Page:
UN Study: African migrant women earn more than their male counterparts in Europe


African women earn, on average, 11 percent more than African men after migrating to Europe, according to a study published Monday by the Nations Development Program (UNDP).

The report, which interviewed 1,970 migrants from 39 African countries, including Nigeria, Senegal, Mali, Guinea, and Ivory Coast, showed the gender wage gap has resoundingly reversed in Europe.

In Africa, the women surveyed earned 26 percent less than men.

The migrants questioned were living in 13 European nations, including Germany, Spain, Italy, Belgium and France, and had arrived through irregular means. Some 91 percent of them said they had arrived by sea.

The report “Scaling Fences: Voices of Irregular African Migrants to Europe” reveals that 93 percent of those interviewed experienced danger on their journey, but only 2 percent said they would have stayed at home if they had known of the risks.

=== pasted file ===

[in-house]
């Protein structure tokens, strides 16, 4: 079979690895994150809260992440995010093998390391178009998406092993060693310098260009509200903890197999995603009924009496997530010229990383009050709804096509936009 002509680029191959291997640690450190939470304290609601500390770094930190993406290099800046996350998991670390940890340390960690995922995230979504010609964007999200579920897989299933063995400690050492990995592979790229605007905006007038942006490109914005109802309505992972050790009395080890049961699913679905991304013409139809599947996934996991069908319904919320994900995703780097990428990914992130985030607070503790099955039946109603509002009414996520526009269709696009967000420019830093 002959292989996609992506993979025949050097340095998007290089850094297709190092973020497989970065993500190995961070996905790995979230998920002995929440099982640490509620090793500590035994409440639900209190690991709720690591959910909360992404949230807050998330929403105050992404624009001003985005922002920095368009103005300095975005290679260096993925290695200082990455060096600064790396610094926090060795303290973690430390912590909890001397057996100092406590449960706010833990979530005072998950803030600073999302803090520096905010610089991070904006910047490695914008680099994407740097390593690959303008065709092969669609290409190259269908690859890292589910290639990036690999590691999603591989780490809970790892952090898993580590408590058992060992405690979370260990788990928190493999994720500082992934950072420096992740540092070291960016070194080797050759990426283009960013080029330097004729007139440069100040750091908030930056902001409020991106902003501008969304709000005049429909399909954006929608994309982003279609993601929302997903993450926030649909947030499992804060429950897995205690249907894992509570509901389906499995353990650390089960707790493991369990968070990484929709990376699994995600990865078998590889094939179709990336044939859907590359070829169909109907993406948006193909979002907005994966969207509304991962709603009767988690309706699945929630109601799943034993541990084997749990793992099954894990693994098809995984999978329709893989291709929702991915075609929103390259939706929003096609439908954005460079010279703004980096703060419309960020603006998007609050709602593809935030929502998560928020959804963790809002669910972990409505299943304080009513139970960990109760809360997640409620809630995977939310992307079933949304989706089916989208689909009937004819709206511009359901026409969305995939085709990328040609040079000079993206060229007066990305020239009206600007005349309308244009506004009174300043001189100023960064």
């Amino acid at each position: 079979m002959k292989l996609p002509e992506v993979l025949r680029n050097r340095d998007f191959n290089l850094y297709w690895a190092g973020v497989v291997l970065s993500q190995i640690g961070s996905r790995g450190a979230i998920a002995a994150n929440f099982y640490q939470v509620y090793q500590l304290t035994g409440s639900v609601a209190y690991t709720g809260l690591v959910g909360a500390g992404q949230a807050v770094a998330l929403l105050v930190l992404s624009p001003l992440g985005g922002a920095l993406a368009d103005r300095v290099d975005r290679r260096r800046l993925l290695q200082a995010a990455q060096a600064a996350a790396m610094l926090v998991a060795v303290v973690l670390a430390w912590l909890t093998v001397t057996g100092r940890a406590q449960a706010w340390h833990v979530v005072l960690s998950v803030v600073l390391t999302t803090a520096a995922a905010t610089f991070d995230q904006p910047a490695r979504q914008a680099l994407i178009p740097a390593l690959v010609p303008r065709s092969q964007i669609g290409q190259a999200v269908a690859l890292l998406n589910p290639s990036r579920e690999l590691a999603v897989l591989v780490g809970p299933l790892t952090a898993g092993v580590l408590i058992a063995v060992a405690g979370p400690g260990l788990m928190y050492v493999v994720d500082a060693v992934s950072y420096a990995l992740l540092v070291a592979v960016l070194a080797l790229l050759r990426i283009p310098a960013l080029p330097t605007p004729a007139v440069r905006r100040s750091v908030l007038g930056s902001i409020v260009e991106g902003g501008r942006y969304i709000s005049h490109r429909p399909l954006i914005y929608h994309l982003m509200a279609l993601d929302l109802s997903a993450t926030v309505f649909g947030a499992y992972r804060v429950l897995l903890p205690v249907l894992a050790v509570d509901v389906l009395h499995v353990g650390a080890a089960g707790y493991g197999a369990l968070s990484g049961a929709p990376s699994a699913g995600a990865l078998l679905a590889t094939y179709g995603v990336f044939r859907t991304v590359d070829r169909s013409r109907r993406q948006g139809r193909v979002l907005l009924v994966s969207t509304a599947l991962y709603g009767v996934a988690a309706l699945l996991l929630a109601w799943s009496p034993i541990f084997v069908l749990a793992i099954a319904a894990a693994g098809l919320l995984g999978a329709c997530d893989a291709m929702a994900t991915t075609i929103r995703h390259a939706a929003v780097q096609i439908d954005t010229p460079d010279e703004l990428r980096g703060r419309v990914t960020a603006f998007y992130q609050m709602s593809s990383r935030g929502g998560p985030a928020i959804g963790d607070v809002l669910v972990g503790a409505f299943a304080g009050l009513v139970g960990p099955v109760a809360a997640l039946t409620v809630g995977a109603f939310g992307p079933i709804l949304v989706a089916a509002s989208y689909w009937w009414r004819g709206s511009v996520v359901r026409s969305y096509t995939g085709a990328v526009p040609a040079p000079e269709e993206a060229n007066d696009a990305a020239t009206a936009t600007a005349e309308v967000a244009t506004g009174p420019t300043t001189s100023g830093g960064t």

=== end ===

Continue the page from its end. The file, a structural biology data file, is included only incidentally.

Getting a job, and the chance of a higher income, was not the only motivation for migrating to Europe. Not all of those surveyed were poor in Africa or had low education levels.

Almost two-thirds had three or more reasons for trying to leave Africa, including educational opportunities in Europe, family reasons and governance/security at home.

UNDP said the report was produced to close gaps in the global evidence base and paint a clearer picture of why irregular migrants move from Africa to Europe.

As well as earning more in Europe, a higher proportion of the women than men interviewed were sending money home.

On average, working respondents were sending back just under one-third of their European income, representing 85 percent of their total incomes in Africa and over 90 percent in real terms. (Source: DW)